Analysts' estimates sway most buy, sell decisions

December 08, 1993|By Andrew Leckey

Call it "Big Mo." Besides its acknowledged role in political campaigns, momentum is critical in investing as well.

In fact, momentum in the corporate earnings estimates made by securities analysts should be the single most important consideration when choosing whether to buy or sell a stock, according to one research firm.

"Changes in analyst estimates clearly drive individual stock prices, and are really more important than actual earnings growth," declared Benjamin Zacks, executive vice president of Zacks Investment Research, whose data on brokerage firms is used nationally. "We've found that 90 percent of all buy or sell decisions are based on earnings estimates."

Each day, the 80-member Zacks staff compiles earnings estimates and buy/hold/sell recommendations of the nation's securities analysts to spot trends in 4,000 equities. Brokerage firms provide data in exchange for information from Zacks on how their picks vary from general Wall Street thinking.

Over the past 13 years, the top 150 stocks on the Zacks list have gained 34 percent annually vs. the 15 percent average gain of the Standard & Poor's 500 those same years.

Stocks that Zacks currently suggests buying, based on strong momentum of analyst earnings estimates and positive recommendations, include:

* American Express. Its travel services and Lehman Brothers investment banking divisions are rebounding. The consensus earnings-per-share estimate by analysts for the current quarter is 67 cents, up from the 15 cents reported in the year-earlier quarter. Salomon Brothers recently upgraded its recommendation on the stock from hold to buy.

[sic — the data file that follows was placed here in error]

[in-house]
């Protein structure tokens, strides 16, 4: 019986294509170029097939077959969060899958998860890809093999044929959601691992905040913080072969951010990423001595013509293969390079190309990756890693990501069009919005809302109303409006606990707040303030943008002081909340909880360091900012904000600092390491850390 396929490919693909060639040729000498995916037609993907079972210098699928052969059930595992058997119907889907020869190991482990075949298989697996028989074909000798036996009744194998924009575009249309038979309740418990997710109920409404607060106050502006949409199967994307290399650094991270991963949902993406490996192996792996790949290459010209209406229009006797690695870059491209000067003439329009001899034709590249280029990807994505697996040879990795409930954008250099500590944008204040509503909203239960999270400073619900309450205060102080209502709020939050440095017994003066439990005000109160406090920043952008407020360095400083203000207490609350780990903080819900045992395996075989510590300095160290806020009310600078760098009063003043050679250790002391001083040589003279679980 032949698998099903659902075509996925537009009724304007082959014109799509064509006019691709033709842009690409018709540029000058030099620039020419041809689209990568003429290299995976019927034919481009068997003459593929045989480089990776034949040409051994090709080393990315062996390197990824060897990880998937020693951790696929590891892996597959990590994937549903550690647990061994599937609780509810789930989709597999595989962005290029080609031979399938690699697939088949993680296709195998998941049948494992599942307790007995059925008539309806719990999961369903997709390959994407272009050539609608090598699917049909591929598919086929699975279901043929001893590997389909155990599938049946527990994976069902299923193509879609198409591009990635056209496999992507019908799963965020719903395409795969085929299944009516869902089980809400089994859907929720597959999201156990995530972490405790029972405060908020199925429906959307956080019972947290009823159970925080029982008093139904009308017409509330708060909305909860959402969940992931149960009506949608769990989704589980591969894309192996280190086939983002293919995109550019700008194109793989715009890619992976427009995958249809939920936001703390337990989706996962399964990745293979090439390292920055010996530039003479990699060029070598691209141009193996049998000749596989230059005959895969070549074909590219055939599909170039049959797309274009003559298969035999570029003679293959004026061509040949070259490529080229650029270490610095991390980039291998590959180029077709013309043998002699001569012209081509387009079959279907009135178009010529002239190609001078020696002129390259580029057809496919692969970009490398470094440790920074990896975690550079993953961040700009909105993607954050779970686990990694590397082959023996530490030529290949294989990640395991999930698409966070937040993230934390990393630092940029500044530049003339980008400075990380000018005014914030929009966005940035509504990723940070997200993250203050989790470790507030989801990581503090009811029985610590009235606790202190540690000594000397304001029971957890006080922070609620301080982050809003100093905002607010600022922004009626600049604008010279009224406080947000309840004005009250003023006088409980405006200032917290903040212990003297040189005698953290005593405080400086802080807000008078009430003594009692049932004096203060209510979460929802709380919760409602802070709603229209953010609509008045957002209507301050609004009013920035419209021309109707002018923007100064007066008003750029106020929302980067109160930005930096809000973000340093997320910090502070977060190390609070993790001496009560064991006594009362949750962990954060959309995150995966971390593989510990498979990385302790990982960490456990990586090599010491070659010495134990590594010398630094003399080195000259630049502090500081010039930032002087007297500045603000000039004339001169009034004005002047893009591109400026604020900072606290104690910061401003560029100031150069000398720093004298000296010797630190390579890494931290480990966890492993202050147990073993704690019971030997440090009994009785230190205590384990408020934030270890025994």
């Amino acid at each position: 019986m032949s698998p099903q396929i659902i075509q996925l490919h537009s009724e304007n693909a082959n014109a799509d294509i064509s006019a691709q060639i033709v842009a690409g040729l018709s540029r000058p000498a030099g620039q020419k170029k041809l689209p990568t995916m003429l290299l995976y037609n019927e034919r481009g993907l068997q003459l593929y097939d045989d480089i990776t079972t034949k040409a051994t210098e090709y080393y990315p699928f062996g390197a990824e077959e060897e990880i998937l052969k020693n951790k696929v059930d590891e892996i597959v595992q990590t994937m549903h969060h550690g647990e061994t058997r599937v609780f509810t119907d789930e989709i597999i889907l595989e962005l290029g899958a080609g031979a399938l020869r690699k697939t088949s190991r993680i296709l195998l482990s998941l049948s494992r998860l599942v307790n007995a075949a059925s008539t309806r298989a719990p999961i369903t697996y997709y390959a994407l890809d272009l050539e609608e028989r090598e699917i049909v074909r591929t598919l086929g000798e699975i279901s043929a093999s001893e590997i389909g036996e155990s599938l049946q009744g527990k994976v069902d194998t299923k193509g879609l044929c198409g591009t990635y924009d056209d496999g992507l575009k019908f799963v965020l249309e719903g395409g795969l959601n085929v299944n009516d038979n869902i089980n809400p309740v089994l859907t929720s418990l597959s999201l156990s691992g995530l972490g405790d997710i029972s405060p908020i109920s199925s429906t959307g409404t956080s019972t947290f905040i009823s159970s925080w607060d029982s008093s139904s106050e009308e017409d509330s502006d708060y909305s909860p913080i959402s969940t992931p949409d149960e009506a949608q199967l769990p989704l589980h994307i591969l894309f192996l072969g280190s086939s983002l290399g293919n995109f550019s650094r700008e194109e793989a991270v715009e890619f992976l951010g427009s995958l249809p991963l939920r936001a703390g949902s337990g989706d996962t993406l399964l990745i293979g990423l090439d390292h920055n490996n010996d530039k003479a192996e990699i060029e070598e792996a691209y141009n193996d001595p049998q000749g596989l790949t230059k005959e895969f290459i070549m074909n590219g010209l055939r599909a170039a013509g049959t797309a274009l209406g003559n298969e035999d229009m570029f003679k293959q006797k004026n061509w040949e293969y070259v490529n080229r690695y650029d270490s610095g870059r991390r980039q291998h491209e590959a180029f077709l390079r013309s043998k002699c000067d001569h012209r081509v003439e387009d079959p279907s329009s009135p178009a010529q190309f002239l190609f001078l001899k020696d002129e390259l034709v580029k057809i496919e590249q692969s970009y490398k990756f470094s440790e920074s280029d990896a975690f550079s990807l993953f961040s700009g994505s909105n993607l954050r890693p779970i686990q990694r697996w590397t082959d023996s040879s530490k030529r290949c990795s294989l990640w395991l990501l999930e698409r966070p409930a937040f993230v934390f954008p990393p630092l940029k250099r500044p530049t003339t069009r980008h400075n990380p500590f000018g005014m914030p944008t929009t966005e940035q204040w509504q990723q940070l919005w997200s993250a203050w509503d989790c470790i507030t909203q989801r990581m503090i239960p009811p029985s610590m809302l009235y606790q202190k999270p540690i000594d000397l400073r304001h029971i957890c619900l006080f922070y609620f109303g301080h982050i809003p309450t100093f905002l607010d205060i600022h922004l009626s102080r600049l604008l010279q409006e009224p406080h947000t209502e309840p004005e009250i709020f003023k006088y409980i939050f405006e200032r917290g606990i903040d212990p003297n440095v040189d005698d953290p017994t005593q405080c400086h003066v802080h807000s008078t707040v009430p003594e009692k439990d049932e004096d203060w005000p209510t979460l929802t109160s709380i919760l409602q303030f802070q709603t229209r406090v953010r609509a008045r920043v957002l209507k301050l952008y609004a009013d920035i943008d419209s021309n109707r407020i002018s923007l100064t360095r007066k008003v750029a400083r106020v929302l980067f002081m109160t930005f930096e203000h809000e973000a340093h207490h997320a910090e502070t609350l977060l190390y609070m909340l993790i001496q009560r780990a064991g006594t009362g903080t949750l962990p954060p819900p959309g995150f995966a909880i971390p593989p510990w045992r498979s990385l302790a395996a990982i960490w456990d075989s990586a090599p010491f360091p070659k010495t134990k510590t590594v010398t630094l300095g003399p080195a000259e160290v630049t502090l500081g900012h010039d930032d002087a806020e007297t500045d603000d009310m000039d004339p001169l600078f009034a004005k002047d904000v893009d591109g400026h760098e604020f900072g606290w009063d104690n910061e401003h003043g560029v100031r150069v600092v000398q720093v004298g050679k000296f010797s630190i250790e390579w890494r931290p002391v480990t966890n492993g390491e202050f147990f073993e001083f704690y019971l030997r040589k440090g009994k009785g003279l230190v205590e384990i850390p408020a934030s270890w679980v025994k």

* Chrysler. Sales of Jeeps and minivans are booming, with good prospects for the new Neon small car as well. Consensus earnings estimates have been moving up sharply the last few weeks, to $5.38 a share for 1993 and $6.71 for 1994. Adding to this positive feeling is the fact that third-quarter earnings per share were 48 percent higher than the consensus estimate.

* First Chicago Corp. Growth in this banking firm's credit card division is boosting earnings. Analysts' most recent estimates for 1993 average $7.70 and for 1994 $6.05, which compares favorably to the consensus estimate for all analysts of $7.26 for 1993 and $5.91 for 1994.

Additional stocks with accelerating earnings estimates, which should be bought on price declines, Zacks believes, are:

AGCO Corp. in farm machinery; Aldus Corp. in computer software; Armstrong World in building and construction; Computer Associates in computer software; Cummins Engine in diesel engines and components; Dover Corp. in industrial machinery; Electro Scientific Industries in laser systems; National Semiconductor in electronic components and semiconductors; and Premark International in Tupperware and food equipment products.

"When there are no changes in earnings estimates, a stock will typically tread water with the overall market," said Zacks, noting that this year analysts have tended to reduce estimates just before earnings reports, contributing to a situation in which results are running 1 percent to 2 percent over those estimates.

(For individual investors, Analysts Watch from Zacks Investment Research costs $249 annually for 24 issues and a daily telephone hot line that can provide updates on company data. Address is 155 N. Wacker Drive, Chicago, Ill. 60606. The toll-free telephone number is 1-800-399-6659.)

Historically, more earnings estimates are reduced than increased, Zacks has found. The market has become efficient due to greater available information, with most everyone in the investment community aware of data and capable of distilling it. Fifteen percent of analyst earnings estimates are right to the very penny this year, up from 9 percent a year ago.

Zacks says investors who benefit most from Analysts Watch are those who wish to do preliminary research or compare recommendations of their investment counselor with the choices of most analysts.

"One caveat is that you must keep in mind the price-to-earnings ratio of a stock to determine whether its value makes it suitable to buy," said Zacks.

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